"Since the times of plenty, the times before the Spanish arrived, they have been denied education and nutrition. A healthy and highly skilled intelligent people have been transformed into people who are malnourished, don’t know the benefits of eating vegetables and haven’t been taught personal hygiene or disease prevention. Along with the loss of cultural heritage and history, they have lost all the knowledge of their ancestors – great monument builders, engineers, biologists, astronomers, knowers of the natural world around us." photo Martin Chambi

Jean Paul Sartre,  described a being-for-itself to interact with another being-for-itself; the key concepts being “the gaze” and “the other.” Without question, in Sartre’s view the gaze of the other is alienating. Our awareness of being perceived not only causes us to deny the consciousness and freedom inherent to us but also causes us to recognize those very qualities in our counterpart. Consequently, we are compelled to see the other who looks at us as superior, even if we recognize his gaze as ultimately dehumanizing and objectifying.

In response to the gaze of the other, we will assert ourselves as free and conscious and attempt to objectify the individual who objectifies us, thus reversing the relationship. The pattern of relations Sartre describes appears frequently in society. The assertion of freedom and transcendence by one party often results in the repression of those conditions in another. Delving into the ways individual beings-for-itself relate to one another, Sartre argues that we, as human beings, can become aware of ourselves only when confronted with the gaze of another. Not until we are aware of being watched do we become aware of our own presence.

Javier Silva-Meinel . "In fact, the most brilliant shots resulting from these photography sessions are the result of the combination of the artist’s ideas, the natives’ ideas, and the intrusion of randomness."

…The gaze of the other is objectifying in the sense that when one views another person building a house, he or she sees that person as simply a house builder. Sartre writes that we perceive ourselves being perceived and come to objectify ourselves in the same way we are being objectified. Thus, the gaze of the other robs us of our inherent freedom and causes us to deprive ourselves of our existence as a being-for-itself and instead learn to falsely self-identify as a being-in-itself.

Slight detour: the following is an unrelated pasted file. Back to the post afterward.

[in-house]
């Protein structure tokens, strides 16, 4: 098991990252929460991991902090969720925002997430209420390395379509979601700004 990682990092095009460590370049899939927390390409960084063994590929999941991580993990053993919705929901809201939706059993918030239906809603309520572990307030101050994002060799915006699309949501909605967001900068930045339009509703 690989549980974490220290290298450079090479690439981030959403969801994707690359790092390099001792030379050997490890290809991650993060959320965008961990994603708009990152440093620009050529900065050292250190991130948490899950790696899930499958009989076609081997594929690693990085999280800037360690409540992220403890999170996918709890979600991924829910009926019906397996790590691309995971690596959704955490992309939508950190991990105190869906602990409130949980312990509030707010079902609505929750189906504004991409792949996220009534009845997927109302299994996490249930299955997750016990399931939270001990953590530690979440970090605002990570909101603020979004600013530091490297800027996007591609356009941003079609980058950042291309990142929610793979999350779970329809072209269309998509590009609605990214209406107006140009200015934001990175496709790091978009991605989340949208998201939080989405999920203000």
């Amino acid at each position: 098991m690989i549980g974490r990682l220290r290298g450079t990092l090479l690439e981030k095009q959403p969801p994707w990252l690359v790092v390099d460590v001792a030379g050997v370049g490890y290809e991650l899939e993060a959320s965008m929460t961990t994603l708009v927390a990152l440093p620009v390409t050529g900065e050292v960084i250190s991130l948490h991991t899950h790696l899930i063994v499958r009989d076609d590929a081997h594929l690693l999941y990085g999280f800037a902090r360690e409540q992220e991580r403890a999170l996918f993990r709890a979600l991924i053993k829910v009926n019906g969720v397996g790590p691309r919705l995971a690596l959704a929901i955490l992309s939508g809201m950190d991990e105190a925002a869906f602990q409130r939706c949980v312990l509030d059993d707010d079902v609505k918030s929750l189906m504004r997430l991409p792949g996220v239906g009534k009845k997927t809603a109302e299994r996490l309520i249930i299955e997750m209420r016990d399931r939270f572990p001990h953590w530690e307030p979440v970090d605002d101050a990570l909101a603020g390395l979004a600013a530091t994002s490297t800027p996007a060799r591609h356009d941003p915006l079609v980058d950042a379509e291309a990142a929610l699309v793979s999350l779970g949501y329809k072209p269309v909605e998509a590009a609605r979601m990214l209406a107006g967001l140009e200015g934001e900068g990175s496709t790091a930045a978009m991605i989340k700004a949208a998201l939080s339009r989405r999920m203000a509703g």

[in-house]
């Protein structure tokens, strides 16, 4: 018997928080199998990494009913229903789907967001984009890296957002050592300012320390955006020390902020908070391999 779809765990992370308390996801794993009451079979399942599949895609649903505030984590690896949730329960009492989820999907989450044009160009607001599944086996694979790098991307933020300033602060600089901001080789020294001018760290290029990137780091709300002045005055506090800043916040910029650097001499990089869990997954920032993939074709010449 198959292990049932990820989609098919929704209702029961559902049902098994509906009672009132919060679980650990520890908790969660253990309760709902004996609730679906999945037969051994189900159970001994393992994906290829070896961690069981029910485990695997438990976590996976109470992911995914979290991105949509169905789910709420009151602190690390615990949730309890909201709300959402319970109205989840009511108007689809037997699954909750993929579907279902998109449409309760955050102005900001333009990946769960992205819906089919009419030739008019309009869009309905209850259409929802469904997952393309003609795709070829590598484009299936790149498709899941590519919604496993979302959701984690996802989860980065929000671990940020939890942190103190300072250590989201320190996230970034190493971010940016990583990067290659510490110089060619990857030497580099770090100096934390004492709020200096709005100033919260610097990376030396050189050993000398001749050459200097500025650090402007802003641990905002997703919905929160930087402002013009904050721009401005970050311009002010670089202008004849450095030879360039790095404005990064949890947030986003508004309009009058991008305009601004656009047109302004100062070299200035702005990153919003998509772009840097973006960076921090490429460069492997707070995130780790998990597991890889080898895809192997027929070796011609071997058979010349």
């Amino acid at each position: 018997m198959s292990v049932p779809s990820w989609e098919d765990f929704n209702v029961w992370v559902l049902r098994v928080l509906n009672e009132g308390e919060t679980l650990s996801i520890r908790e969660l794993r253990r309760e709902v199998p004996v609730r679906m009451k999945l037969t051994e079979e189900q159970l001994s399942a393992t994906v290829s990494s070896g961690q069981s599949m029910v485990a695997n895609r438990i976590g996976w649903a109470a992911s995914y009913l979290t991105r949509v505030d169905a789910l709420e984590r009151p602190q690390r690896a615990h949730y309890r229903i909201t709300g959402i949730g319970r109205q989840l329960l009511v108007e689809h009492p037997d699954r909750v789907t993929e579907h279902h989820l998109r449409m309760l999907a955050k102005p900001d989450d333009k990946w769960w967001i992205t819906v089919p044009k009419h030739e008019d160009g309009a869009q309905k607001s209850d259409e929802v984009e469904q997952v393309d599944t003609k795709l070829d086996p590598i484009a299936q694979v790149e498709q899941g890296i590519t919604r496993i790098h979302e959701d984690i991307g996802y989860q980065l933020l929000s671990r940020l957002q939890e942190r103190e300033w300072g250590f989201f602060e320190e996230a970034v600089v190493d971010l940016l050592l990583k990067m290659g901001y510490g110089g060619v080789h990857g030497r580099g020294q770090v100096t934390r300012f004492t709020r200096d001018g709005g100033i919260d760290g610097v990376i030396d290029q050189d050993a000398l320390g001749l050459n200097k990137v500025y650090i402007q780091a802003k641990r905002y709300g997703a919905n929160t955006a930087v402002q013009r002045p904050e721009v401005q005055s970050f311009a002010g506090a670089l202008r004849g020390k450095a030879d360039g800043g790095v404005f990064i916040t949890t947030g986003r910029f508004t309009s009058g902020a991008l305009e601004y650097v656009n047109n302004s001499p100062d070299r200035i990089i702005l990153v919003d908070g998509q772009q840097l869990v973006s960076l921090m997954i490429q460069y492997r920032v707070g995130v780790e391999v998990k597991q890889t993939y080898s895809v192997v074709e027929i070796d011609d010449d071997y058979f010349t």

Mark Power:Wedding of Don Julio Gadea, Prefect of Cuzco, 1930 Look at this justly famous 1930 photograph, for example; it looks like the wedding party is emerging from the deepest depths of the earth. I imagine Don Julio and his young bride have long since returned to those depths b

ere they are, frozen in time, on the pages of books and hanging on the walls of museums.

Looked in this way, the photographs give rise  to a  peculiarly Sartrean fantasy of desire. For the existential philosopher Jean-Paul Sartre, desire and romantic encounter is based on constant conflict, an unending oscillating between the modes of being he calls sadism and masochism. Those of you who are familiarly with the Lacanian notion of the gaze, of the idea of mirroring and its centrality to the foundation of identity, may or may not be aware that much of Lacan’s theory is drawn from Sartre’s earlier notion of “the look,” which he expounds in Being and Nothingness. Sartre can easily be seen as the last significant advocate and refiner of the Cartesian tradition. His notions of perception are founded on a refined version of the cogito. For Sartre, the look is an absolute exercise of power over the body of the other. In his theory of look and counter look, subjects of desire interact between a desire to possess the other through “looking” so to speak, at them; this he notes is a desire to possess the other’s freedom-as-freedom, a logical impossibility.